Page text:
If you object to or can't afford paying to visit these great churches, you can always attend evensong at them. They are non-communion services which take place daily at around five in the afternoon (three on Sundays when the choirboys get off early) and last about 45 minutes to an hour. The singing is beautiful and you can see the church in action, lingering afterwards or beforehand to enjoy the architecture.
20 Dean's Yard London SW1P 3PA
+44(0)20 7222 5152
Google map: bit.ly/VKQrQE
St Paul's Churchyard, London, EC4M 8AD
+44(0)20 7236 8350
Google map: bit.ly/Pv4GuK
The Leicester Square Box Office is a small theatre ticket box office tucked away in Leicester Square.
I recently bought tickets to Lion King:The Musical, and the tickets were a lot cheaper than anywhere else! You can't argue with that.
Granville Arcade, the covered part of Brixton's amazing market, used to be a forgotten, dowdy spinster aunt of the younger, more vibrant Electric Avenue section. That all changed a few years ago and now you can't move on a Saturday morning without tripping over yet another new cafe, restaurant or retro clothing stall, jostling for space with the remaining grocers, fishmongers and haberdashers.
La Cabaña is a modest Colombian-Venezuelan eaterie near the Coldharbour Lane entrance. Snacks sell for £3, main dishes for £8-13 and there's a huge selection of interesting fruit juices; lulo, guanabana and the unusual Pony Malta.
1 Granville Arcade, Brixton Village, London SW9 8PR
+44 207 924 0992
Open Sun-Wed 09.00-18.00, Thur-Sat 09.00-21.00
Nearest tube; Victoria Line to Brixton, buses 3, 35, 133, 159
Google map: bit.ly/nkW5Dn
You might think there's nothing more to Lucas Gardens than an elegant, Zen-like, ornamental garden and a few straggly weeds. However, venture into the Victorian park, past the strategically-arranged boulders and you'll discover that Lucas Gardens stretches back as far as the eye can see. It contains vast areas of grassland, where locals spread out and sunbathe, kick a football about or have a picnic, and finishes up in an elaborate children's playground. All that's missing is a ping pong table, so come on Boris, where are you with your Wiff-Waff project?!
Peckham Road, Camberwell, SE5
Buses: 12, 36, 171, 436 to Southwark Town Hall
Google map: bit.ly/nLjSgd
I never thought a pub in St John's Wood could be such good value, but it is connected to a Sam Smith's brewery and when I ordered a pint of bitter and the charming landlord said '£2.11', I nearly fainted and had to be revived with a stiff drink. Situated in the leafy, upmarket suburbs, not far from the Beatles' Abbey Road pedestrian crossing, this pub is a little run-down, with frayed carpets and not much in the way of decoration. Sam Smiths' pubs also have a 'no music' policy, which is a refreshing change. There's a good selection of pub food and it's a good old unpretentious boozer, packed out on a Friday with locals and office workers, even a soldier came in dressed in full uniform with medals gleaming, to complete the military motif.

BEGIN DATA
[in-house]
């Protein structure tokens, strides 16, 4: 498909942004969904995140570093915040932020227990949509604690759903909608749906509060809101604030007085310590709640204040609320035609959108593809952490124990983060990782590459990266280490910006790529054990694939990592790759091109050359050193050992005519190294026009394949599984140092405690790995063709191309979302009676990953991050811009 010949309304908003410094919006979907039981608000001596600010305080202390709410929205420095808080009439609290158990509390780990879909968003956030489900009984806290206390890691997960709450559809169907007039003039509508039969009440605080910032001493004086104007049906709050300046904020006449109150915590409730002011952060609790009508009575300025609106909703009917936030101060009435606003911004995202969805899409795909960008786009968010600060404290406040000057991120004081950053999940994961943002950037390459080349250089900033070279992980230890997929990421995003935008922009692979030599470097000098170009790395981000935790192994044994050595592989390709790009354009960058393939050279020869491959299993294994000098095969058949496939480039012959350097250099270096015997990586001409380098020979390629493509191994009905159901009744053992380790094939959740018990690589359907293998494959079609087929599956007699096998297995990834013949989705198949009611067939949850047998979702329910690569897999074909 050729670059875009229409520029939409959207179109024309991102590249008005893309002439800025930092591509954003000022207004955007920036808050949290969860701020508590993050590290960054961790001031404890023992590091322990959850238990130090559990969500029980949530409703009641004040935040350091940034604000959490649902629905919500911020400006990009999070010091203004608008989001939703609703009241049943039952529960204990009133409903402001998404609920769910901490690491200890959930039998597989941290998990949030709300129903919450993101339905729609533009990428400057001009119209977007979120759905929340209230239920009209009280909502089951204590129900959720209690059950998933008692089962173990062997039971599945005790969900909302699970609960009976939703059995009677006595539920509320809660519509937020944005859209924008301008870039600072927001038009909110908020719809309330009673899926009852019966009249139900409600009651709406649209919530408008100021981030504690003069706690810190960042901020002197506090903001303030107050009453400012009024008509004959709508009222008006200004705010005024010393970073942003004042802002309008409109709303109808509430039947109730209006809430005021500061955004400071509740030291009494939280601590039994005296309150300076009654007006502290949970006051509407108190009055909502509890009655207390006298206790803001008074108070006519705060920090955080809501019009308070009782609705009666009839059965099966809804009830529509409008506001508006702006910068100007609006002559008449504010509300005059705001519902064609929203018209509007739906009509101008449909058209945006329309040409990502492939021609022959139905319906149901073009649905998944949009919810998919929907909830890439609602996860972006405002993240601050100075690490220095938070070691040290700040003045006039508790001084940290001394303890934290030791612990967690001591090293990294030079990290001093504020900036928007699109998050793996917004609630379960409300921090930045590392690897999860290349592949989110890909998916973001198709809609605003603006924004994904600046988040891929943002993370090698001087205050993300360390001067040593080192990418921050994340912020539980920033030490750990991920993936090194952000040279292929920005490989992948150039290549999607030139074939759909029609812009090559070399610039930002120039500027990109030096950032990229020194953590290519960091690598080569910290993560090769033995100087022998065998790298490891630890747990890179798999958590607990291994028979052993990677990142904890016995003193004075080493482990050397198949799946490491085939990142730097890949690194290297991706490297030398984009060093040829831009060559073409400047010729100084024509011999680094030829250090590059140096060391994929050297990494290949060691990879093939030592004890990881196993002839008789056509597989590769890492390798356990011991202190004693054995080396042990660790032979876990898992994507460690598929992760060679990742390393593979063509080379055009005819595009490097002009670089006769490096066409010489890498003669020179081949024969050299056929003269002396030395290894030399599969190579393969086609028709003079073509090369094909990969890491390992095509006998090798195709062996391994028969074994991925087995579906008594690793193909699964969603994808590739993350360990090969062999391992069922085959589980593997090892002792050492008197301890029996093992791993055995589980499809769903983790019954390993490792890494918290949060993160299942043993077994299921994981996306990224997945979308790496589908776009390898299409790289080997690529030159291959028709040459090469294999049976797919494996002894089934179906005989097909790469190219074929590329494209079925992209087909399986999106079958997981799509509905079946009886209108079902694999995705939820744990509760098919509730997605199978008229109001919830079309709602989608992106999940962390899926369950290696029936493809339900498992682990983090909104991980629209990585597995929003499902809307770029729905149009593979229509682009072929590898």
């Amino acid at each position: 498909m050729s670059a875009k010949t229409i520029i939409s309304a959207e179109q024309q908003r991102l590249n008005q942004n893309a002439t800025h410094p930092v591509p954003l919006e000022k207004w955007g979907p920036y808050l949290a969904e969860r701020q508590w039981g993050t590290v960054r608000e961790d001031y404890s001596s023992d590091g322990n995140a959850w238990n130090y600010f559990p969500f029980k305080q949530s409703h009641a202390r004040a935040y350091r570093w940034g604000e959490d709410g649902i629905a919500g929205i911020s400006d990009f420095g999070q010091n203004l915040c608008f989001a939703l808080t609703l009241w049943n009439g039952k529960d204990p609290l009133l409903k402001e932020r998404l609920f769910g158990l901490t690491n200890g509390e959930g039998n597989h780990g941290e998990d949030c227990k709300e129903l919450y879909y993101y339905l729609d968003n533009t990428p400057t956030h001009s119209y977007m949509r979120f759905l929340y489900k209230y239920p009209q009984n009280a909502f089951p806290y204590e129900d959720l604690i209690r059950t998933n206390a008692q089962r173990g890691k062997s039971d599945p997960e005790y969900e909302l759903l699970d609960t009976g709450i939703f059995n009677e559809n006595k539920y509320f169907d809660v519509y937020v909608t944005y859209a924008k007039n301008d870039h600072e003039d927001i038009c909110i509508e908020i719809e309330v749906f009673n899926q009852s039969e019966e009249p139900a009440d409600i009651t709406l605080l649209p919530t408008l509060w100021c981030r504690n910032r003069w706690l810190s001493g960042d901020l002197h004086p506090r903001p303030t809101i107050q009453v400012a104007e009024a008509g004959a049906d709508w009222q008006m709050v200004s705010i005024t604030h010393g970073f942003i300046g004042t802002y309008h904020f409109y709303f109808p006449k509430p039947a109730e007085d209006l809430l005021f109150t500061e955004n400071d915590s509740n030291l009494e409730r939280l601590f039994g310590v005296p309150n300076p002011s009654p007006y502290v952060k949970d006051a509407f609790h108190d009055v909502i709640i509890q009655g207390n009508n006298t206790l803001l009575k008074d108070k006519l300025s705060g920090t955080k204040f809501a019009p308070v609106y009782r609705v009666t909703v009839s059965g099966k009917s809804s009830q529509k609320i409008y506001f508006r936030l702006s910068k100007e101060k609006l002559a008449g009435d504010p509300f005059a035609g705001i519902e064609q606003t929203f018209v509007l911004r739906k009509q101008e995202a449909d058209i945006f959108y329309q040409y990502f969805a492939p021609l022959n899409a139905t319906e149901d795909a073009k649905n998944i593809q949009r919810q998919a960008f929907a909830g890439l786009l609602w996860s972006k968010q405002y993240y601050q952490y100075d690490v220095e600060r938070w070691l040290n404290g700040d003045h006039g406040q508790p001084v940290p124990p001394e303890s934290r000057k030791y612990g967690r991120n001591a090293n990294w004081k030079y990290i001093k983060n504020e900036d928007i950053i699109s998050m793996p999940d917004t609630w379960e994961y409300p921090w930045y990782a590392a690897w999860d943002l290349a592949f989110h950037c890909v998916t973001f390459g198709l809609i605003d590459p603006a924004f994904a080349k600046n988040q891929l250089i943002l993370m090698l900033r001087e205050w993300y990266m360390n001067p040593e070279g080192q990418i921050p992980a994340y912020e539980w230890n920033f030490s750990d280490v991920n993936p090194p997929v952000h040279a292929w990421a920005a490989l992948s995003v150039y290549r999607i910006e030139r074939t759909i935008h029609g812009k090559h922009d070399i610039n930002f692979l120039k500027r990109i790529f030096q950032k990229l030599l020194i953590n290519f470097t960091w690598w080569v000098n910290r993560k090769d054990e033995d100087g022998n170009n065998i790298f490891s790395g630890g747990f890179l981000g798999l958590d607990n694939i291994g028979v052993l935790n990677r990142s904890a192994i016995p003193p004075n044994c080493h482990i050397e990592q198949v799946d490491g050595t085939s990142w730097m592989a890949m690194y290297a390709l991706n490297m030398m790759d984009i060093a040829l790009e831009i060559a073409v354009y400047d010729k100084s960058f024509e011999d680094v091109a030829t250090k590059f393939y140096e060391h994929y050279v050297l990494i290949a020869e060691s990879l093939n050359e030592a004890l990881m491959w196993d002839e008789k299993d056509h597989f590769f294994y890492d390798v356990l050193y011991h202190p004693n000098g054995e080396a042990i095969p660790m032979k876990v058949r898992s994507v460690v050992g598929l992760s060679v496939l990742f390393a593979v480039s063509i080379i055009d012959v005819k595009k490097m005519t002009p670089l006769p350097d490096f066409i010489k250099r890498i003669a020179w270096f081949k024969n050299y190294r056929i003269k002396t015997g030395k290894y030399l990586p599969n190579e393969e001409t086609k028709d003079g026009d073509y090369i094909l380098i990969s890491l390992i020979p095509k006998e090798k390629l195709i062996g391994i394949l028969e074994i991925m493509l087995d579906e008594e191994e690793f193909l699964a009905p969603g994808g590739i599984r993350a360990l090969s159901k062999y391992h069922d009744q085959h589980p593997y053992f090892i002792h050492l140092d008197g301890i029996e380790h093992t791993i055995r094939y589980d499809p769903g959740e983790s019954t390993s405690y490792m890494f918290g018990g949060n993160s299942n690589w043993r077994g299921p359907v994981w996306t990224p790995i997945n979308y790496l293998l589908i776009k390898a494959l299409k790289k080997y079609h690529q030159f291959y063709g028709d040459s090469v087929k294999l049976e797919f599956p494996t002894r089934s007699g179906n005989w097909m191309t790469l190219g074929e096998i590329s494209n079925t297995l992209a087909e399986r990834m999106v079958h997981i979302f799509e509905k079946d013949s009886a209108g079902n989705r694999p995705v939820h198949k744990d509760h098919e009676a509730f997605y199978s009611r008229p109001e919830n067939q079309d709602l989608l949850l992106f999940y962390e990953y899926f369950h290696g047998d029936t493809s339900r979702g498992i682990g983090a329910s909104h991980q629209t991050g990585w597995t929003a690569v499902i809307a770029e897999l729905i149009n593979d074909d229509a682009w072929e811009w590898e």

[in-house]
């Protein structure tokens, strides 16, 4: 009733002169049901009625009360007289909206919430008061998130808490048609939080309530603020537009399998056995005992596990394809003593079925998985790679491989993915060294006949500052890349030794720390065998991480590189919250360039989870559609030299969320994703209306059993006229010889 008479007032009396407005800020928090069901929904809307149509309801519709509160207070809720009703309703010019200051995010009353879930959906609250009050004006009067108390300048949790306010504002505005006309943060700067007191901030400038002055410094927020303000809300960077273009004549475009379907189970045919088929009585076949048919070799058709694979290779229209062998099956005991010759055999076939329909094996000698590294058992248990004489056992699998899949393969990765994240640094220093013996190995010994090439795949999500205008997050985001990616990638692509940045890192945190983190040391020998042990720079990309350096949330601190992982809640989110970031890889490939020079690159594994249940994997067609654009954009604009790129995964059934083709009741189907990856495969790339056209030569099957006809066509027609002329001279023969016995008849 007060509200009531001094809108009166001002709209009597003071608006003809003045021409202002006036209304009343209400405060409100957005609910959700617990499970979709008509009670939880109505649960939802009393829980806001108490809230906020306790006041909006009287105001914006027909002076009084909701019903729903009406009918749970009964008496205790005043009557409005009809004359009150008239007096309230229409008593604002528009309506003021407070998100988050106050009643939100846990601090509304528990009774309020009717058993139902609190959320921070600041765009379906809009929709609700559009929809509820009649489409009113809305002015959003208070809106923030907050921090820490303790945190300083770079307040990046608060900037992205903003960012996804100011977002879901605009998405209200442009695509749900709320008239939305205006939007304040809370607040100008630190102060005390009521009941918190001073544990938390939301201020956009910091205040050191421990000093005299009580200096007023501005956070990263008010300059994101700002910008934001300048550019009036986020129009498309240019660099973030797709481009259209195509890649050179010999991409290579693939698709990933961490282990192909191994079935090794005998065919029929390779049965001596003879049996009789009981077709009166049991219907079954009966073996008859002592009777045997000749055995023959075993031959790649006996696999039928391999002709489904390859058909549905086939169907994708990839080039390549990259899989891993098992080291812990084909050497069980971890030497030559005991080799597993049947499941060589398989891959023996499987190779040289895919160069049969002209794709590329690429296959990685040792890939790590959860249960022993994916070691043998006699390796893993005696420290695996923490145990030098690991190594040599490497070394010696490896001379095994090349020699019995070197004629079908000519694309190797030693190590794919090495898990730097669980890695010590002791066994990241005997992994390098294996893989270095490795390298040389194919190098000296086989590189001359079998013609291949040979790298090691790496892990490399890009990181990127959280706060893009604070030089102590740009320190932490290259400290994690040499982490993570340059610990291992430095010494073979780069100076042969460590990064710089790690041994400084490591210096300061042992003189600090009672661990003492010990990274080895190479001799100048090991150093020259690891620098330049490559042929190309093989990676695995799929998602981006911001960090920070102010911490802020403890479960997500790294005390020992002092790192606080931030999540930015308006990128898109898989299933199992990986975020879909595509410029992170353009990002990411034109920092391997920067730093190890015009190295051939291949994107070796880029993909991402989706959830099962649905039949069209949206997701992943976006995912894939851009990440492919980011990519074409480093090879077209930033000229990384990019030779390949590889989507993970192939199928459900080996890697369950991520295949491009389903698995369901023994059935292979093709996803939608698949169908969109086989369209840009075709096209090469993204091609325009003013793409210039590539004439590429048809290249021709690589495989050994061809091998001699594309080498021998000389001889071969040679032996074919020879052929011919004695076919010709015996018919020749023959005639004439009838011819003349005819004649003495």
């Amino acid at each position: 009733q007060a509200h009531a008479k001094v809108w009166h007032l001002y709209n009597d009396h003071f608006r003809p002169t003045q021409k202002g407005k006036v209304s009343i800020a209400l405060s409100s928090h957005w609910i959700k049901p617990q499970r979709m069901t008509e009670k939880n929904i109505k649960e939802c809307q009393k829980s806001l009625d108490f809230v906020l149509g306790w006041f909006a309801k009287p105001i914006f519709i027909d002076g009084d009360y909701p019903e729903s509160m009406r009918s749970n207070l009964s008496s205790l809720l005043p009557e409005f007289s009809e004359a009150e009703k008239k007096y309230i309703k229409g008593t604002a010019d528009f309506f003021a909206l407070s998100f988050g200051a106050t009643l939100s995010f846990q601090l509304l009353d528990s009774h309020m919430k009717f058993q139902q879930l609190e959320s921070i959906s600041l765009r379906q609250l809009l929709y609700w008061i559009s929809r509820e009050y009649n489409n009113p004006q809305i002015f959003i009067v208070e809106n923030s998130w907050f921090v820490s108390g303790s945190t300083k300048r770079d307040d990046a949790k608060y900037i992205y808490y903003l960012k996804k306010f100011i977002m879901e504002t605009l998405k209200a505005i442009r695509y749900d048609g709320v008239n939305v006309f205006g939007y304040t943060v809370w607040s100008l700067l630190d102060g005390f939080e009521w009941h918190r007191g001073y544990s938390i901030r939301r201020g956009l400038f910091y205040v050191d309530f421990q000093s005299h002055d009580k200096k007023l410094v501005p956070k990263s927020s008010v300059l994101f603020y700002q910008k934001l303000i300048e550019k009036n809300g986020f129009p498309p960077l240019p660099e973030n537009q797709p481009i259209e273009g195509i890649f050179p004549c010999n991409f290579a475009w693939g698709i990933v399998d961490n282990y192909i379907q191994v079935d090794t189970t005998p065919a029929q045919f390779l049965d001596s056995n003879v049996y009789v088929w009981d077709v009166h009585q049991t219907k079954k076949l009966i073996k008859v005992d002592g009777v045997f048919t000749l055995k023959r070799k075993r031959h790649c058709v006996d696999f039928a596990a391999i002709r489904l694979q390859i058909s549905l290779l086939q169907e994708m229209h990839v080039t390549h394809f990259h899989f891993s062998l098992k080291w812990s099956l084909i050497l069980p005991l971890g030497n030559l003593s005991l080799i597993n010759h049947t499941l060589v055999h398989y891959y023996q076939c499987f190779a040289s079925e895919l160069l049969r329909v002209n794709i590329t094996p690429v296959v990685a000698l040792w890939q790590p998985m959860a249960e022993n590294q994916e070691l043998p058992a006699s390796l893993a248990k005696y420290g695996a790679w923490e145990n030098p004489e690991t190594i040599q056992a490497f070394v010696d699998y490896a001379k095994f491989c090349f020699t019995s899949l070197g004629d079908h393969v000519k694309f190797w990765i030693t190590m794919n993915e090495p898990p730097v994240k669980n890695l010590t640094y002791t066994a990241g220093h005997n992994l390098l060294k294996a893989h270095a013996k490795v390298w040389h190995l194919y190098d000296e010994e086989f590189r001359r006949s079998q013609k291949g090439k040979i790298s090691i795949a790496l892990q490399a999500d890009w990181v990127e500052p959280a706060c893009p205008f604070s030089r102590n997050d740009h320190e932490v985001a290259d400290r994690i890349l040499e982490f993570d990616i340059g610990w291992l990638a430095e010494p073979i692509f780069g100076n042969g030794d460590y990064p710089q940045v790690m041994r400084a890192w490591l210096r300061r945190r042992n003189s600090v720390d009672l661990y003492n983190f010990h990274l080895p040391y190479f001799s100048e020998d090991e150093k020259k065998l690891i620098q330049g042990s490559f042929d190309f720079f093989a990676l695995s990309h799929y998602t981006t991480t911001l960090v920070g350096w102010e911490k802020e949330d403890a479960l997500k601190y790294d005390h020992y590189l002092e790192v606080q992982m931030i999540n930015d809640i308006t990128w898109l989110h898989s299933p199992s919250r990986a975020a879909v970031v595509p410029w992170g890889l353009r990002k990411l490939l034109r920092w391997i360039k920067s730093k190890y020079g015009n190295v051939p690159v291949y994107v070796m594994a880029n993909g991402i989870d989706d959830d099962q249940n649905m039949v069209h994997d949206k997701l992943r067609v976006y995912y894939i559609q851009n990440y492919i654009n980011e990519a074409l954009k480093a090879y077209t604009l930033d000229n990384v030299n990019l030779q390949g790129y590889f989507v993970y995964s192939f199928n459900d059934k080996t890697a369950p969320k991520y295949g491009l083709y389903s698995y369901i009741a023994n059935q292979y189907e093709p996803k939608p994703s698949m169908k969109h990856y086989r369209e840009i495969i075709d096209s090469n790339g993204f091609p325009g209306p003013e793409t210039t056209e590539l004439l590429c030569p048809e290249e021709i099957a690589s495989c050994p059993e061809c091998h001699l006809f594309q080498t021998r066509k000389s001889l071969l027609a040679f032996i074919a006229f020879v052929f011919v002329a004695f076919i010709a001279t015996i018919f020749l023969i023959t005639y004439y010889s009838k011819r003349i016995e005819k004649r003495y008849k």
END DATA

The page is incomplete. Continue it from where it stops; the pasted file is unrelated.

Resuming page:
When I tell friends I know of a haven of peace and tranquility in Peckham I am often met with raised eyebrows, but it does exist! Peckham Rye Park is a beautiful oasis located to the south of the bustling, noisy streets.
Peckham was mentioned in 1087 in the Doomsday Book, when it was called Pecheha, an Anglo Saxon word meaning 'village among the hills'.
During the reign of Henry 1, Peckham was a farming village and the land was used for growing crops and fruit. By the 18th century it was famous for its melons, figs and grapes.
In 1767, William Blake visited Peckham Rye and had a vision of angels in an oak tree. The ''Angel Oak', as it was later called, has since disappeared
The park's original layout opened to the public in 1894. There is a large lake and several smaller ponds alive with noisy ducks and geese, a Japanese garden, arboretum, bowling green and woodland walks. My favourite spot is in the Sexby Gardens where plots of lavender give off a wonderfully soporific, mid-summer ambience.
During the Second World War, temporary huts were erected to detain Italian prisoners of war. One still remains, located next to the café.
Peckham Rye Park
Peckham, London SE22 0LR, +44(0)20 7525 1052
Open until 20.30 during the summer